My Little Pony: Racist? Homophobic? Smart-Shaming?

Recently this article appeared on Ms. Blog, which is a blog for Ms. Magazine, a feminist blog that critiqued the popular kids show My Little Ponys: Friendship is Magic. Not long after Lauren Faust the creator of My Little Pony wrote a rebuttal to the above mentioned article defending her work.

The first article is written by Kathleen Richter who laid these charges at the hooves of My Little Ponys:

So overall, these are the lessons My Little Pony teaches girls:

  • Magical white ponies are suited for leadership; black ponies are suited to be servants.
  • Stop learning! You will overcome any obstacle by resorting to strength in numbers (of friends).
  • Girls that wear rainbows are butch.
  • You need the government (ideally a monarch invested with supreme ultimate power and a phallic symbol strapped to her forehead) to tell you what to do with your life.

Many people came to the defense of the show and soon Faust responded on behalf of her little ponies.

A surprising amount of commenters rose in defense of the show, and for that I am extremely grateful. Without repeating their retorts too extensively, here is my defense against the accusations.

  • Color has never, ever been depicted as a race indicator for the ponies. When your characters are purple, blue, orange, yellow, black, white, red, green and pink, who’s to say which is supposed to signify a white person, a black person, an Asian person? The only races in My Little Pony are Earth Pony, Pegasus and Unicorn, and they are all treated equally, ruled by a leader who embodies the traits of all three  This leader is white only to signify day, and she co-rules with her sister, who is purple to signify night. Additionally, I’d just like to assure anyone who might still question the guards at the foot of the Princess’s throne that their colors were picked arbitrarily–and they are paid for their service.
  • In the first episode, the lead character, Twilight, is depicted as a pony so wrapped up in her studies that she has no interest in socializing. But since socializing and making friends is an important, healthy aspect of anyone’s life, her mentor encouraged her to, essentially, go out and play. In the end, the character goes on to lead a more balanced life, maintaining both relationships and her studies. In subsequent episodes she is frequently seen reading, referencing books to help solve problems and even living in a library.
  • Rainbow Dash has rainbow-striped hair because of her name and because she is very interested in sports, specifically flying. She is a tomboy, but nowhere in the show is her sexual orientation ever referenced. As we all know, there are plenty of straight tomboys in the world, and assuming they are lesbians is extremely unfair to both straight and lesbian tomboys.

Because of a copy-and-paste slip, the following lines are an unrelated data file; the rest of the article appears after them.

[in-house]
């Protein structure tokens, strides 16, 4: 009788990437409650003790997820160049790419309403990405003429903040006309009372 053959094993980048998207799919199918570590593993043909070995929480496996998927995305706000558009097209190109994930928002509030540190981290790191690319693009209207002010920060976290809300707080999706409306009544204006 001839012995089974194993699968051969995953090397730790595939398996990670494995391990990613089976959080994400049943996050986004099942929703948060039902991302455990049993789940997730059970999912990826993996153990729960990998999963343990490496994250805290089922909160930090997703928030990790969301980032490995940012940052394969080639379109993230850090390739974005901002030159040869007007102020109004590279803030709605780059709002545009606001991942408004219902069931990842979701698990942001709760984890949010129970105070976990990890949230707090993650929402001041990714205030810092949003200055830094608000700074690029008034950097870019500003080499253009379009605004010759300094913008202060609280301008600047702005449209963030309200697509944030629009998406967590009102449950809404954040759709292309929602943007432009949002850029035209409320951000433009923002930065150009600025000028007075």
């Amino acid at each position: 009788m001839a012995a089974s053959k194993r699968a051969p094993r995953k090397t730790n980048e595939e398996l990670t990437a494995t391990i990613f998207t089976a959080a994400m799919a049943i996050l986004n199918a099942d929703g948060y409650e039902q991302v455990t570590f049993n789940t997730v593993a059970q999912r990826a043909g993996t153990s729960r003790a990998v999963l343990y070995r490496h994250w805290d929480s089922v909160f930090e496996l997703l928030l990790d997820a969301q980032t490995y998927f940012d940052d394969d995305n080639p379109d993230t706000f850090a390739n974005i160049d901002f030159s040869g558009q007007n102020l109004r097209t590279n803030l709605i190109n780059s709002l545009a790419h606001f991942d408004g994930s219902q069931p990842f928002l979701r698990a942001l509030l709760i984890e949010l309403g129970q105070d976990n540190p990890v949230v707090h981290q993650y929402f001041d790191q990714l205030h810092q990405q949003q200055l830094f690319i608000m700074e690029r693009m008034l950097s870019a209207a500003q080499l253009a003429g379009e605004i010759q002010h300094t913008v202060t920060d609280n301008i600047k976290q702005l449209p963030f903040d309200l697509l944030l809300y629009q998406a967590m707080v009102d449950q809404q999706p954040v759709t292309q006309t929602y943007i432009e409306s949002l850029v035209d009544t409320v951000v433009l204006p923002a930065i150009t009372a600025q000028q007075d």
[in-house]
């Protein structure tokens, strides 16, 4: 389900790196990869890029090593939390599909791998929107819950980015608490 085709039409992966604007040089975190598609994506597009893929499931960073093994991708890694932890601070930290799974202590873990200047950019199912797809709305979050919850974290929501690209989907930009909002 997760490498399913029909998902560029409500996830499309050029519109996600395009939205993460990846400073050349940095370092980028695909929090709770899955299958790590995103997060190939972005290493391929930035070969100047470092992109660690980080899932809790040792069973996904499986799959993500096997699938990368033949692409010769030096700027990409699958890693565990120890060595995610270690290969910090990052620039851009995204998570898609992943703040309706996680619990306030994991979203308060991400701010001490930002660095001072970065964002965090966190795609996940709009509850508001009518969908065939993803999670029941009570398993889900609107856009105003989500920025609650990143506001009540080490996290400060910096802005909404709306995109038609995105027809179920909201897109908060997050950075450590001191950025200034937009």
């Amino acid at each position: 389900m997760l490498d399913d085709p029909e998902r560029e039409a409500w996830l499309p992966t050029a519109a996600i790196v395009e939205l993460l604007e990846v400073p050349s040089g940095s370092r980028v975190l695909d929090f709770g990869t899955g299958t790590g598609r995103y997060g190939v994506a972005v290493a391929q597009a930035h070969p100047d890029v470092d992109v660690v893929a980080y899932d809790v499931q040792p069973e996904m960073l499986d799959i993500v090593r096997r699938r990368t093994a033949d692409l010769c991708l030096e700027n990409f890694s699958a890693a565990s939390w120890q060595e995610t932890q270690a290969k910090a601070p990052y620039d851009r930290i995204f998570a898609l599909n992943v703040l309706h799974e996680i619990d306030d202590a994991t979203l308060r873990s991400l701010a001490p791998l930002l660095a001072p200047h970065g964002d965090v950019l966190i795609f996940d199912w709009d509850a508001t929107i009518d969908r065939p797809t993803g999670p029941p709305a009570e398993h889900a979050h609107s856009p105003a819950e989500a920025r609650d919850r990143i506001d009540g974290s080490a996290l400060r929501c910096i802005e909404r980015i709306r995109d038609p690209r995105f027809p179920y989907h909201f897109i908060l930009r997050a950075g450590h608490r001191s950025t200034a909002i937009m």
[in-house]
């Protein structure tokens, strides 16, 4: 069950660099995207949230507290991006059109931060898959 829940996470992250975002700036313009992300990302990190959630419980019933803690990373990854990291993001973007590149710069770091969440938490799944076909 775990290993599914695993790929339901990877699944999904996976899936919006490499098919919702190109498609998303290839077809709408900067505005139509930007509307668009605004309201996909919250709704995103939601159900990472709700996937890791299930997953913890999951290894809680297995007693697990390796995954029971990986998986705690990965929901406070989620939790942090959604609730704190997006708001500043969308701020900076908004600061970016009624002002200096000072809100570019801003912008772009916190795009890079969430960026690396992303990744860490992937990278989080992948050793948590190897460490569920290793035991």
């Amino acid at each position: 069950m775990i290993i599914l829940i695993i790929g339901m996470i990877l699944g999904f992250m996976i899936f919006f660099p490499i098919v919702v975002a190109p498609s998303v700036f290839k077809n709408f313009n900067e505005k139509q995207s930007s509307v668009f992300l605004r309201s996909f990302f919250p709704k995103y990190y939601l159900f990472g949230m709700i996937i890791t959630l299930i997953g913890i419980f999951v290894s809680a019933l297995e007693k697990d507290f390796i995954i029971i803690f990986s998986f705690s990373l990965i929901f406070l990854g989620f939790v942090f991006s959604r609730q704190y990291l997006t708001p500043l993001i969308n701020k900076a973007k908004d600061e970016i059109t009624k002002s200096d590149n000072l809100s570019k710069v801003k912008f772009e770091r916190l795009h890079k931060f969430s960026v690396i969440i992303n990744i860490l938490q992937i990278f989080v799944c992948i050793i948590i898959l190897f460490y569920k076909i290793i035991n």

• The Princess is depicted as the main character’s mentor, her teacher. She’s an authority figure and even a bit of a surrogate parent. The Princess gave Twilight her instructions as someone who knows her and is personally involved in her upbringing. And though there is historical speculation that unicorn horns were indeed phallic symbols, I doubt that is making its way into anyone’s subconscious.

It surprised me that she responded at all considering that similar charges have been raised against the show. Even here at Lady Geek Girl and Friends (though we doubt Faust even knows we exist) we have discussed some episodes that come off as potentially racist (see: the episode with the Buffalo and the episode with Zecora the zebra).

But despite some of its problems, I think it’s fairly obvious that many of us love My Little Pony. It’s not without its flaws, but I never thought the problems as bad as Richter makes them out to be. Despite my own criticisms of the show, I realized that many children might not pick up on the problems I’m seeing. That’s not to say that those problems don’t matter or that kids might not be learning something from them subconsciously, but I personally don’t think that the current problems in My Little Pony isn’t anything that good parenting can’t fix.

I find many of the charges Richter raises ridiculous. Faust defends her work much better than I ever will so I won’t try to counter Richter’s argument. Though I would like to say one thing about her criticisms.

Rainbow Dash being thought of as a lesbian simply because she is a tomboy with a rainbow mane is just as ridiculous to me as hating her because people think she is a lesbian. Just because someone is a tomboy–which by the way I hate that term because it immediately says that any girl that doesn’t like stereotypical girly things is somehow “mannish” or less of a woman–doesn’t mean they are a lesbian. Furthermore, someone liking rainbows doesn’t mean that they are a lesbian (Rainbow Dash has, I assume, a natural rainbow mane. She didn’t dye it to show her gay pride. And just to be perfectly clear none of these things mean she isn’t a lesbian either). Putting girls and members of the LGBTQ community–hell, putting anyone in a box, defining specific things that make someone a girl or a lesbian is far more damaging than anything My Little Pony has done.